Let me commend Neil Kearny of the International Textile, Garment and Leather Workers' Federation, for the role he played in negotiating this new code of labor practice. I'd also like to thank Dan McCurry for his leadership of the "Foul Ball" Campaign here in the U.S.

There is progress on other fronts, as well.

For the past three years, the Department of Labor has been researching, investigating, and gathering data on child labor worldwide -- and making public our findings around the world. We've published two major reports, and are currently preparing a third study that will examine the codes of conduct of the major U.S. garment importers, with particular emphasis on child labor. We'll also be reporting on what some U.S. companies and non-governmental organizations are doing to eliminate the use of child labor in imported products. We expect this report to be completed next month.

We are also making progress with our international partners.

In June, at my request, the International Labor Organization held a special one-day session of the world's labor ministers and devoted it entirely to the subject of child labor. At that meeting, we agreed that the ILO's current convention child labor is simply not strong enough. So we're now in the process of drafting an entirely new convention targeted specifically at abolishing exploitative child labor -- particularly forced and bonded child labor and the sexual exploitation of children -- and toughening enforcement worldwide.

I have asked the ILO to consider the question of product labelling and to report within a year how we might use the "Rugmark" example -- and now the soccer ball example -- as models for other industries where child labor is a problem.

Labelling works. And we ought to be exploring the expansion of this strategy.

While we must do everything we can to stop subsidizing the employment of very young children, we also must act to ensure that our actions do not simply force these kids into an underground economy that treats them even more abominably. We need to be working with countries where child labor is present, building schools and ensuring that children can move from factories to the classrooms.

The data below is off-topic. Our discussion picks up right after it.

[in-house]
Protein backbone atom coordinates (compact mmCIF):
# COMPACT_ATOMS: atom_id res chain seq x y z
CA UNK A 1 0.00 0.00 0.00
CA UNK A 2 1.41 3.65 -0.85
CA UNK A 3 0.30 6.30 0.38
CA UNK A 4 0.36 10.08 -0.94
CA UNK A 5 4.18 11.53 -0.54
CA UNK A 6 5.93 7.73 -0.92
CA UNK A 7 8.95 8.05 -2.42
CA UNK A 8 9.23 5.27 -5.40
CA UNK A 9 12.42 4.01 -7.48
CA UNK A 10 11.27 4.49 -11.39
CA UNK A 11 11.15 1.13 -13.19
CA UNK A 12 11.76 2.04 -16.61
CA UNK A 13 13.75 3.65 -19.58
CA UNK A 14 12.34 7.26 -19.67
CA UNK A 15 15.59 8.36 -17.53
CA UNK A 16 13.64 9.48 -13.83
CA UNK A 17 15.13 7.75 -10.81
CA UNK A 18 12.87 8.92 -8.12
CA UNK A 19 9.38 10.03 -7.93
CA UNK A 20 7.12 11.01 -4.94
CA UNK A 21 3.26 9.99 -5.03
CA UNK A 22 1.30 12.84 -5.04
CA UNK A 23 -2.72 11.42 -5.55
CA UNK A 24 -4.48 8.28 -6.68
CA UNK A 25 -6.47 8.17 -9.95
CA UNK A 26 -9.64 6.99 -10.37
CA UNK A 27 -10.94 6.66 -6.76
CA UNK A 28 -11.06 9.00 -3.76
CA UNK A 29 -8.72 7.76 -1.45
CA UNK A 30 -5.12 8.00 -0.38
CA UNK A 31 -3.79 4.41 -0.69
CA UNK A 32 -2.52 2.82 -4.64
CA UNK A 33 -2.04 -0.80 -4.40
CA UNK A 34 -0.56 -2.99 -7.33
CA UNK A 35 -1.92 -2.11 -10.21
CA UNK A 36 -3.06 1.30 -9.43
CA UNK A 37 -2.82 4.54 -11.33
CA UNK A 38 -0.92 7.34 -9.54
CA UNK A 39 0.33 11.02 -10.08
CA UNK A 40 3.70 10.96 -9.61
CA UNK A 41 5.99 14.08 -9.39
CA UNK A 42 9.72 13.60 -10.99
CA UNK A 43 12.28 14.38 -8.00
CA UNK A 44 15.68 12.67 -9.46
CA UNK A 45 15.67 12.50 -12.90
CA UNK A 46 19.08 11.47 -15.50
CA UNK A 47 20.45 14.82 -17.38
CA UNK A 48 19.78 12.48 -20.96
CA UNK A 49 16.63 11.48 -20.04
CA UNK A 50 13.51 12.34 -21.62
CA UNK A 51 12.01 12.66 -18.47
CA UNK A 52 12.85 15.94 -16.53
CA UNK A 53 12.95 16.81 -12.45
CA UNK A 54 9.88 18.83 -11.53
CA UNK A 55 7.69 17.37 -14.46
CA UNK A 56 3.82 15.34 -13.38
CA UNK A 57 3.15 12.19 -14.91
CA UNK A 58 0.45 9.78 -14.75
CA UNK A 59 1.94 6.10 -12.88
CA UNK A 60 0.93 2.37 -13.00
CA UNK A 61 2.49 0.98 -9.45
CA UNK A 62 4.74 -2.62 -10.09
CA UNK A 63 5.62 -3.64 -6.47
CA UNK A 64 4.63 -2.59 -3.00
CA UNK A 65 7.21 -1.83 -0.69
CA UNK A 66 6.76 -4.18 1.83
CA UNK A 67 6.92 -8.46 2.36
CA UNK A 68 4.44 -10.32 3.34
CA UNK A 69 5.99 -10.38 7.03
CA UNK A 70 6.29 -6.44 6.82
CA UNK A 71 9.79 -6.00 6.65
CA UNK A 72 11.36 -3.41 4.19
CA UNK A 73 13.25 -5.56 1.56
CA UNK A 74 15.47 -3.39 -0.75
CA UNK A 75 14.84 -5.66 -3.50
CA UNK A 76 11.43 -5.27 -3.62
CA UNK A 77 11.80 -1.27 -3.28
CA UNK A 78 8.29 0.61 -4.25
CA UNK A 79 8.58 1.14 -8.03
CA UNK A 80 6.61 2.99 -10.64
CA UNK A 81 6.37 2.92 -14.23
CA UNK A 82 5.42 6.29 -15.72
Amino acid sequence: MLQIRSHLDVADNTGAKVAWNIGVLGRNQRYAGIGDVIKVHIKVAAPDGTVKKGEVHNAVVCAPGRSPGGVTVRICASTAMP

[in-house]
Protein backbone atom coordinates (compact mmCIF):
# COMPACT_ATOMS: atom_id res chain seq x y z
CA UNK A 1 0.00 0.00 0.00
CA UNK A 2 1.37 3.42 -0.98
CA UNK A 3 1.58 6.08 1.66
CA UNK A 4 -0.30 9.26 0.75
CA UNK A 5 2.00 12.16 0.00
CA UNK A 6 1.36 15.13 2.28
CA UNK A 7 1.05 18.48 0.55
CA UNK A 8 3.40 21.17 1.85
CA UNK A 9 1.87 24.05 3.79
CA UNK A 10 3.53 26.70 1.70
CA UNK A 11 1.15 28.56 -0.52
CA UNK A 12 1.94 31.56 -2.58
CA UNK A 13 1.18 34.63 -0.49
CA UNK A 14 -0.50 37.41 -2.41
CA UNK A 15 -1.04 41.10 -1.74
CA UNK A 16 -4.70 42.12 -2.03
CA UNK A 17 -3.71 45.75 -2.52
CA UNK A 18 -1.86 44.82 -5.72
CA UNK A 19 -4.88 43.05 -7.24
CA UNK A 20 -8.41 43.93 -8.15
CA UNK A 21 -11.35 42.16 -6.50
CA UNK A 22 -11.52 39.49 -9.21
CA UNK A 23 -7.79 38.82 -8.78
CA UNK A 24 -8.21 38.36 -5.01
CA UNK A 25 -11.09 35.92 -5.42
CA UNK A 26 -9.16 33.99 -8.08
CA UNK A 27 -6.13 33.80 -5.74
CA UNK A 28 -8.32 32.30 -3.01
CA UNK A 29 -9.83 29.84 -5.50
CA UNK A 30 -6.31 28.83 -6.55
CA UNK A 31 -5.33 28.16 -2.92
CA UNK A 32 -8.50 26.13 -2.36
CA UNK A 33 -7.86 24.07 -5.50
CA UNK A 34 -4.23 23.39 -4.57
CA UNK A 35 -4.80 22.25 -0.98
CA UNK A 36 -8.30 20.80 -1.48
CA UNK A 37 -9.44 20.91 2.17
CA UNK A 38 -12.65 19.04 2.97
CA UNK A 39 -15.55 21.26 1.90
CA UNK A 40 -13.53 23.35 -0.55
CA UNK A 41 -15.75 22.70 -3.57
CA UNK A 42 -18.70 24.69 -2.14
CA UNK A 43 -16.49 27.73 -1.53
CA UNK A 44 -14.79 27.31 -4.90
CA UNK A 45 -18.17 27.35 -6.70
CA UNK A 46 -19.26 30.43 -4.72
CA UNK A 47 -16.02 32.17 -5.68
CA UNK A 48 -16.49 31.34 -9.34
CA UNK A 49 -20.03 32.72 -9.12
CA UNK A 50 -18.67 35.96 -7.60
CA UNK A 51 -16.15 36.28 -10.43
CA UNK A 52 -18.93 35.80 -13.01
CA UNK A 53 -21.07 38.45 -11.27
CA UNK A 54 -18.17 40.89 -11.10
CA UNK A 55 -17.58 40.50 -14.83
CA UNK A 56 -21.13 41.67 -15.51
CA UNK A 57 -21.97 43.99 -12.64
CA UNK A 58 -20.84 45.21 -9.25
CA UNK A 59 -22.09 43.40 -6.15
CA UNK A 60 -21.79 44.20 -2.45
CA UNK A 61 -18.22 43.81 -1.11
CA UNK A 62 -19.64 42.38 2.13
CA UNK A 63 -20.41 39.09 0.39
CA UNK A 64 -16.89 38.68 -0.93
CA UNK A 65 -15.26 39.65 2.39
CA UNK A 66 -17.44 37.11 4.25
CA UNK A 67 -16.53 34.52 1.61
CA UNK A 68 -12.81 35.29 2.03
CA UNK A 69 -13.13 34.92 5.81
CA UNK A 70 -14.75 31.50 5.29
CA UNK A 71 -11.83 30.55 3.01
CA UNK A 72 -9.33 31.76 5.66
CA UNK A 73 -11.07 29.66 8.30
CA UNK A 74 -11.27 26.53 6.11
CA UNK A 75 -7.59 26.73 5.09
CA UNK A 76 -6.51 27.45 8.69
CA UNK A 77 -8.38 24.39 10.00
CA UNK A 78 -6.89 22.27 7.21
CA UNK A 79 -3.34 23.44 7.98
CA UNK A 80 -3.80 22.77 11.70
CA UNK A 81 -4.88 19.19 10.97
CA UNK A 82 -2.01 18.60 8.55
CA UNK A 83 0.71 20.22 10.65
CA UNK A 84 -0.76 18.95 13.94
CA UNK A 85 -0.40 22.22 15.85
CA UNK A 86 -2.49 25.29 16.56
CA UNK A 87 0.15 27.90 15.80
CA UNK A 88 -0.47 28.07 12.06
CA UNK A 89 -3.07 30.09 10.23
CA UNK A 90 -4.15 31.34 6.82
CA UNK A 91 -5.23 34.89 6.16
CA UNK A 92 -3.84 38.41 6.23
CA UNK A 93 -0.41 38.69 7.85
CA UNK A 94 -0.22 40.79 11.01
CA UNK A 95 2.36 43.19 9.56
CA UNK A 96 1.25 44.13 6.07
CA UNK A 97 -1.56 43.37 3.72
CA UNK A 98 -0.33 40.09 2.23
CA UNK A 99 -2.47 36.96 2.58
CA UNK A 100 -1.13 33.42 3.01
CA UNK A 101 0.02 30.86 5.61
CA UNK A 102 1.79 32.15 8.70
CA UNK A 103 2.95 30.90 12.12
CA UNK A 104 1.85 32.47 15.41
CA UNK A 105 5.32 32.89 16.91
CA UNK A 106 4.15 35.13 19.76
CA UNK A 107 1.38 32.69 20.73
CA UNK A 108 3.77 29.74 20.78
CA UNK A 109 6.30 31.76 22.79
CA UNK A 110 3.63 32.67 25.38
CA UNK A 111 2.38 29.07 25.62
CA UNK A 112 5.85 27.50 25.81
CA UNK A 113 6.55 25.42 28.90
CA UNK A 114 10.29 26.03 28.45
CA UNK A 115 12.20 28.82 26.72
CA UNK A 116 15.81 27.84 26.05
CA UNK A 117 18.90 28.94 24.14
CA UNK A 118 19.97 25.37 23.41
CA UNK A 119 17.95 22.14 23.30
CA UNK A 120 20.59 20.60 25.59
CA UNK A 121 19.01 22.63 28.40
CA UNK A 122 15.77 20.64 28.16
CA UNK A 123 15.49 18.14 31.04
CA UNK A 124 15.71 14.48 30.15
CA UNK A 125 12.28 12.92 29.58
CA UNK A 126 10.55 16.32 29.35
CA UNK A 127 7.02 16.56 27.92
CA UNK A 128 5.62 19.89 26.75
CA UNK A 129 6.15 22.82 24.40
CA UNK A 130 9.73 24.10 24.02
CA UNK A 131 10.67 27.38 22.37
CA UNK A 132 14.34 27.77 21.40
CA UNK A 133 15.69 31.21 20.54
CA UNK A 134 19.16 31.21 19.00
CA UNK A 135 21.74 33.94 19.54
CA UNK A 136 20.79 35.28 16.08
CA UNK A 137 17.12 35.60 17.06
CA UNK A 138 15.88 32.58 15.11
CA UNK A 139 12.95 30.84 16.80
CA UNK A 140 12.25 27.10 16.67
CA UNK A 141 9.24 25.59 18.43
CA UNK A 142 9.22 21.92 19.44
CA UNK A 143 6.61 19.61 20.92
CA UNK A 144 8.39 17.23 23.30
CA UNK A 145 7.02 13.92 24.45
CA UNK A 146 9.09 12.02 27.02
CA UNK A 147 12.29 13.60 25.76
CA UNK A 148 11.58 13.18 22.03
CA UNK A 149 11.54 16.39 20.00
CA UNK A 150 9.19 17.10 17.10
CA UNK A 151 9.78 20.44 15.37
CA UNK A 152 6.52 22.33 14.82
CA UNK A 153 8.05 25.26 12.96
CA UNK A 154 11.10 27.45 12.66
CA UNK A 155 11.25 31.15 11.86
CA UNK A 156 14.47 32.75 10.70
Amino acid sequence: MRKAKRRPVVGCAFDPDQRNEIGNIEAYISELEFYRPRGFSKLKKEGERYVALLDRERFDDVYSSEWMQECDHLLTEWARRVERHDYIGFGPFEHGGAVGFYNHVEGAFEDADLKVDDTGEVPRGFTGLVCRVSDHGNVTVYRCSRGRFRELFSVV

For example the International Labor Organization, with financial assistance from the U.S. government, is succeeding with one such program affecting the children in the garment industry in Bangladesh. This has been a complicated and difficult effort. Many of you here today have been involved in it. And you know about the particular challenges of ensuring that all Bangladeshi garment workers are afforded their basic rights. Certainly, if we can move children from factories to schools in Bangladesh, we can do it elsewhere.

We can and should do more.

The fact that child labor has been condemned and outlawed by virtually every nation on Earth makes little difference in the lives of the many millions of youngsters who are brutally exploited.

Child labor standards must be given teeth. They must be enforced in our trading system. And I assure you that our government will continue to press for the World Trade Organization to make the eradication of exploitative child labor a fundamental mission of that body. The credibility of the World Trade Organization depends on it.

Where appropriate, where we must, we will act unilaterally. For example, earlier this year, President Clinton withdrew special tariff preferences for certain products from Pakistan because of child labor violations. Our efforts have helped encourage a greater commitment by that country to eliminating child labor. And we stand ready to help Pakistan develop real, lasting solutions.

We cannot and will not tolerate the exploitation of children -- here or abroad.

Since the outset of our administration, the Labor Department has found more than 1,100 cases where children under 14 years were illegally employed here in the U.S.. We have found more than 12,000 youngsters working at jobs they are not legally allowed to perform because they are too dangerous. We find them operating power-driven meat slicers, and heavy construction or manufacturing equipment.

We know of a case where a 12-year-old Iowa boy died when the tractor he was driving overturned. And we know of another where a 13-year-old Massachusetts boy severely injured his leg while tending a power hoist on a lobster boat.

These are not the only instances where children have been hurt or killed on the job -- and where compliance with the law might have saved them.

So we will continue to enforce the law. We will continue to work with employers and parents and teachers, to educate them about the law and how to comply with it. And we will continue to work with you -- the members of the Child Labor Coalition -- and with consumers here and abroad, toward our common goal of eradicating the scourge of child labor from the face of the Earth.

This, I assure you, will be a high priority of the second Clinton Administration.

Together, we can make change happen. And, in the process, we can help make

the future a bit happier and a bit brighter for the children of the world. Our generation owes at least this much to the next.

Thank you for everything you are doing.